On appeal, a divided Appellate Division reversed. It concluded that section 107-a gave the Authority discretion with regard to approving brand label registrations, so as to give effect to the objectives of the other sections of the Alcoholic Beverage Control Law, section 101-b among them, and the court found adequate basis in the record for the Authority's determination. That action of the Authority, the court also held, was not subject to judicial review. The dissenting justice expressed the view that the statute only permitted the Authority to prevent discrimination in price between sales of like products in New York and in other states but did not empower it to prevent a distributor from withdrawing from the New York market one of two admittedly different products. The action taken by the Authority being beyond its lawful powers, it was subject to judicial review, the dissenter went on to urge, notwithstanding section 121. With both of these conclusions we agree.

We turn, first, to section 107-a itself. Subdivision 4 of that section -- the part with which we are mainly concerned -- states, quite simply, that "[no] liquor * * * shall be labeled, offered or advertised for sale" unless it is done "in accordance with" regulations of the Authority and unless "the brand or trade name label" affixed to the container of the beverage "shall have been registered with and approved by the authority and the appropriate fee paid".*fn3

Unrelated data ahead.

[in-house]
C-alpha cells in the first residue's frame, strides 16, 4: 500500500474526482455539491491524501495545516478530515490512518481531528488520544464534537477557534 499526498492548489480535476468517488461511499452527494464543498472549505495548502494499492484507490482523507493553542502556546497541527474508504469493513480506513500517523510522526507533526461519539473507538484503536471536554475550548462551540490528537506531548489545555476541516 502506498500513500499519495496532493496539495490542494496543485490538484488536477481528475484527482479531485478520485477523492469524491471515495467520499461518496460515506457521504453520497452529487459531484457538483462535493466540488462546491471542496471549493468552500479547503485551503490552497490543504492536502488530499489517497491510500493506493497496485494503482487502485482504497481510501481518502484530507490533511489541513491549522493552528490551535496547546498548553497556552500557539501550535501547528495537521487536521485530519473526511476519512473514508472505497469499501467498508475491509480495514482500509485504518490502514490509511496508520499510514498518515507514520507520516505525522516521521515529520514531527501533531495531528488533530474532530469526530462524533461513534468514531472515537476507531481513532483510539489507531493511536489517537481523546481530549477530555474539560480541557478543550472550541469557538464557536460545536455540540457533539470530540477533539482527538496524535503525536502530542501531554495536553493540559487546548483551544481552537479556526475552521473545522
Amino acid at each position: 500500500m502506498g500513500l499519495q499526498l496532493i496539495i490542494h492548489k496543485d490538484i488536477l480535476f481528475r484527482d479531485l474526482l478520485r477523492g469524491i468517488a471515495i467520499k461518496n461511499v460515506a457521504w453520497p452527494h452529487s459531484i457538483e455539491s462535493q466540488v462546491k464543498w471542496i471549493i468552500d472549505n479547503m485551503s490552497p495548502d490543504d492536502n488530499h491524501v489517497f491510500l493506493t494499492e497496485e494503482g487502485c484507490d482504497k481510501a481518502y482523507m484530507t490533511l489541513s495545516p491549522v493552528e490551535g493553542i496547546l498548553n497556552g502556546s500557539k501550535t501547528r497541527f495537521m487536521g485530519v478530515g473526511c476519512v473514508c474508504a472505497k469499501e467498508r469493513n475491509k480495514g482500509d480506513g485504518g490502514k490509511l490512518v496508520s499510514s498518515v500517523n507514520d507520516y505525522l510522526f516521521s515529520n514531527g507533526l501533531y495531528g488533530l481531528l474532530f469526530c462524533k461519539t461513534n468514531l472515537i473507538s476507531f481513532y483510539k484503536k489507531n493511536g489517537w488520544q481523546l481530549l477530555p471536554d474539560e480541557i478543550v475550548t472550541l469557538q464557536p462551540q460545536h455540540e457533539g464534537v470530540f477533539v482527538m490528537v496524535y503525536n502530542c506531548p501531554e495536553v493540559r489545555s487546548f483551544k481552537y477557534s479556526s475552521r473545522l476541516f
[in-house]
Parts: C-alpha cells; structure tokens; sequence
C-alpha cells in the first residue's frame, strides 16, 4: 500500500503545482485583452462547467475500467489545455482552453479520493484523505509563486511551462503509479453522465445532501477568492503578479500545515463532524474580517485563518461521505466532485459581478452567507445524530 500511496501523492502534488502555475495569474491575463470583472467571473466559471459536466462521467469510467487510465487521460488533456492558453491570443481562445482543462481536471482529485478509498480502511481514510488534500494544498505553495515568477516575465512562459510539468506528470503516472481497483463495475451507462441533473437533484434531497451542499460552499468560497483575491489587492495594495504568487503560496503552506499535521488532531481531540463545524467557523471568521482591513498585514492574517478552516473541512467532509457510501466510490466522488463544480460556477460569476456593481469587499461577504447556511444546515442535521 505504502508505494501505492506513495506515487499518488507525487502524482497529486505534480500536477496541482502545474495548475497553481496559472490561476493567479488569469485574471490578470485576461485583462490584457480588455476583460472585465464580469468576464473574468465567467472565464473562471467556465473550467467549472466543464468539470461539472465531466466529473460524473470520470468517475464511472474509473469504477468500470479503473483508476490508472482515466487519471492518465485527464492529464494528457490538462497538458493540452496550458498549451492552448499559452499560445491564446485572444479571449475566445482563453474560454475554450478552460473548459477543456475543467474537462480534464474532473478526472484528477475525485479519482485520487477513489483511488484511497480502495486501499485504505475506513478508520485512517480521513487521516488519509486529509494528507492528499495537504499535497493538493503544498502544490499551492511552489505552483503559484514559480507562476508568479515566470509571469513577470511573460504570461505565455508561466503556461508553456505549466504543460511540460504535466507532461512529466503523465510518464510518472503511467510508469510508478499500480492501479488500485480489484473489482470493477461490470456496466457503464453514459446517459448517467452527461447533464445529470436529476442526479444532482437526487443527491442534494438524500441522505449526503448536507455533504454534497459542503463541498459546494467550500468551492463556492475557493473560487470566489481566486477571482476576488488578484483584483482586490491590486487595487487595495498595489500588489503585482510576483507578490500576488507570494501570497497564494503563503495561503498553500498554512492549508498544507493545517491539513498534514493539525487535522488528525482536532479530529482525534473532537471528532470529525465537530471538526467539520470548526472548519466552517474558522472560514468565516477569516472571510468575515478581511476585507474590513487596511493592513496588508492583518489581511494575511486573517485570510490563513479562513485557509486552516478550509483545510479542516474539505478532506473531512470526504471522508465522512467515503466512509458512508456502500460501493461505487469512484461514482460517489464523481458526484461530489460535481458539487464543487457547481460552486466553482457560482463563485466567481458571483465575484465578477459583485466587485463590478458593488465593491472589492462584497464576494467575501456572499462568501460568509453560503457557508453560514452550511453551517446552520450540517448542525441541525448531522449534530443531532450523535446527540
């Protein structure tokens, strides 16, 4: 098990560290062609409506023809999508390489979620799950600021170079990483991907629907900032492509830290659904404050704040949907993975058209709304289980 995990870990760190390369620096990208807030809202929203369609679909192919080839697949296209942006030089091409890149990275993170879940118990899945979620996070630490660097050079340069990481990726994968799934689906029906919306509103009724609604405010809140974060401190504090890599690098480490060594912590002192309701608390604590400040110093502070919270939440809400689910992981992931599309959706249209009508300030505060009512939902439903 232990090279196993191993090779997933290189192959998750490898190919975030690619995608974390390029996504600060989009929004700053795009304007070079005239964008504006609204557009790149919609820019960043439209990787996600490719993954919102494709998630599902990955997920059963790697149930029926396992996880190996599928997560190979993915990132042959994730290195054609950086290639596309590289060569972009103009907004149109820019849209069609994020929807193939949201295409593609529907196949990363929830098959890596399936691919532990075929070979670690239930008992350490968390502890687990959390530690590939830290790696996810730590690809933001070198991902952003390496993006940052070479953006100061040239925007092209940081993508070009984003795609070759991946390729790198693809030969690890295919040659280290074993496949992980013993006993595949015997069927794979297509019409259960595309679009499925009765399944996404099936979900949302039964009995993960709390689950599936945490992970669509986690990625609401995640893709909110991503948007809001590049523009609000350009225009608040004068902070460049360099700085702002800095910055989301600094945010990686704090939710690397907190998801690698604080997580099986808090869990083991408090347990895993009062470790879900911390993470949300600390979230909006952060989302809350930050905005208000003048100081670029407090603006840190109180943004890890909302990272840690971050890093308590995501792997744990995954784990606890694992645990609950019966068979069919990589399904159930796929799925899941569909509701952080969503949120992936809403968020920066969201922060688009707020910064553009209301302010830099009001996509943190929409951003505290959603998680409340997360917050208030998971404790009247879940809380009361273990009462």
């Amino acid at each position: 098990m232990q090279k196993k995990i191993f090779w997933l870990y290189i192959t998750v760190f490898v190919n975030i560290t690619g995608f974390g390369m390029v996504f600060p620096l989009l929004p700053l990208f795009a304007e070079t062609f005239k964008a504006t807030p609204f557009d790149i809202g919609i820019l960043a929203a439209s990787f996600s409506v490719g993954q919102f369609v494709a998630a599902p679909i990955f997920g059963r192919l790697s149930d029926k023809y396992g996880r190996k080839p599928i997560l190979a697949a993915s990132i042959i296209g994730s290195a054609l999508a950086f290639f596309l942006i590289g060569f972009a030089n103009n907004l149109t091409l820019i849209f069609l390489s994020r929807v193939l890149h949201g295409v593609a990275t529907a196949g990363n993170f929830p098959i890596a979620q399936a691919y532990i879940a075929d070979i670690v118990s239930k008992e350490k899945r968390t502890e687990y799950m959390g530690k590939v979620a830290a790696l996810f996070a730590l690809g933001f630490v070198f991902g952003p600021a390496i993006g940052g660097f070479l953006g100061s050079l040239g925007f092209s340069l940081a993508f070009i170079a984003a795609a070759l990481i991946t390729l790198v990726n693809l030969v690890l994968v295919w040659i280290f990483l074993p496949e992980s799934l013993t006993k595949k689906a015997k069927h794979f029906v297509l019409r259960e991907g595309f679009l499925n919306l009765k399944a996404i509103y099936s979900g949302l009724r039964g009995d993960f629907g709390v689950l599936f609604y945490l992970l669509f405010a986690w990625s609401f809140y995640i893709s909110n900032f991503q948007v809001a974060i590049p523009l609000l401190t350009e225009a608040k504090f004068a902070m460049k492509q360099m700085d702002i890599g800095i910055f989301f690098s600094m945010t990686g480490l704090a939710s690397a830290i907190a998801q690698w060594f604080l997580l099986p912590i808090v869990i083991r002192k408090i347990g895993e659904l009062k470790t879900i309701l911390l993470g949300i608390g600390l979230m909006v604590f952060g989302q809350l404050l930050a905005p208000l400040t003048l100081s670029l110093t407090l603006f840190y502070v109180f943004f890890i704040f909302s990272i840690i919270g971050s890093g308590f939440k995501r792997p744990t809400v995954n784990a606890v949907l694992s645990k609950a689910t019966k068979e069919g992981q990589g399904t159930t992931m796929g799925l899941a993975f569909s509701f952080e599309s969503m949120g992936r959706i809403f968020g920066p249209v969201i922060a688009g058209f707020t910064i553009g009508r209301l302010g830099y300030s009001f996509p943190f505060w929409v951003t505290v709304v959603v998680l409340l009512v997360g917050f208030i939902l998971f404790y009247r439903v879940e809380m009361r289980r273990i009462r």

Under paragraph (a), the functions of the Authority are not -- as the petitioner contends -- purely ministerial. The Authority may, undoubtedly, exercise discretion to refuse to approve a label which would help an applicant to violate any part of the Alcoholic Beverage Control Law. However, and this is decisive, there is nothing in the statute prohibiting the conduct which the Authority freely acknowledges it was trying to prevent -- namely, the withdrawal by the petitioner of its six-year-old bourbon from the New York market and the offering, at a higher price, of a similarly named but clearly labeled and concededly different eight-year-old whiskey instead. No matter how worthy the Authority's objective may seem from the point of view of the consumer, it appears to lack any legal foundation whatever.